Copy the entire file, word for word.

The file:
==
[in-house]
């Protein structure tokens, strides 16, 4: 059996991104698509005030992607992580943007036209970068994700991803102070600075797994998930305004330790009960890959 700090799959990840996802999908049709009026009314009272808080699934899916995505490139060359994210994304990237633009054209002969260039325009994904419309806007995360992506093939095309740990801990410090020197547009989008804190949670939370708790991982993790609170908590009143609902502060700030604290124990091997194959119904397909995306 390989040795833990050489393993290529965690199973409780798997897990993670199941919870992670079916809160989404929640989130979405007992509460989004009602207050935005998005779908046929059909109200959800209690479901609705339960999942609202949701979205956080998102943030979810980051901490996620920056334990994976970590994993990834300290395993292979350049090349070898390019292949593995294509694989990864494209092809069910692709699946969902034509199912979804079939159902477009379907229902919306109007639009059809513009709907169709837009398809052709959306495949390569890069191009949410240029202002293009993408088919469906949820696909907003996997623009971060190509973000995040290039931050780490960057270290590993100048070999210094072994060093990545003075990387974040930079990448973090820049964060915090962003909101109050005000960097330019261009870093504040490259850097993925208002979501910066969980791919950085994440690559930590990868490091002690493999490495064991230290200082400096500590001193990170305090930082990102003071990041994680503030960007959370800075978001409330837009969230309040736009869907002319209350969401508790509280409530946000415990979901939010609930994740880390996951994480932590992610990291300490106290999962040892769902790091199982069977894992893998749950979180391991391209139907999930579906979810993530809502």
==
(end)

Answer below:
[in-house]
């Protein structure tokens, strides 16, 4: 059996991104698509005030992607992580943007036209970068994700991803102070600075797994998930305004330790009960890959 700090799959990840996802999908049709009026009314009272808080699934899916995505490139060359994210994304990237633009054209002969260039325009994904419309806007995360992506093939095309740990801990410090020197547009989008804190949670939370708790991982993790609170908590009143609902502060700030604290124990091997194959119904397909995306 390989040795833990050489393993290529965690199973409780798997897990993670199941919870992670079916809160989404929640989130979405007992509460989004009602207050935005998005779908046929059909109200959800209690479901609705339960999942609202949701979205956080998102943030979810980051901490996620920056334990994976970590994993990834300290395993292979350049090349070898390019292949593995294509694989990864494209092809069910692709699946969902034509199912979804079939159902477009379907229902919306109007639009059809513009709907169709837009398809052709959306495949390569890069191009949410240029202002293009993408088919469906949820696909907003996997623009971060190509973000995040290039931050780490960057270290590993100048070999210094072994060093990545003075990387974040930079990448973090820049964060915090962003909101109050005000960097330019261009870093504040490259850097993925208002979501910066969980791919950085994440690559930590990868490091002690493999490495064991230290200082400096500590001193990170305090930082990102003071990041994680503030960007959370800075978001409330837009969230309040736009869907002319209350969401508790509280409530946000415990979901939010609930994740880390996951994480932590992610990291300490106290999962040892769902790091199982069977894992893998749950979180391991391209139907999930579906979810993530809502």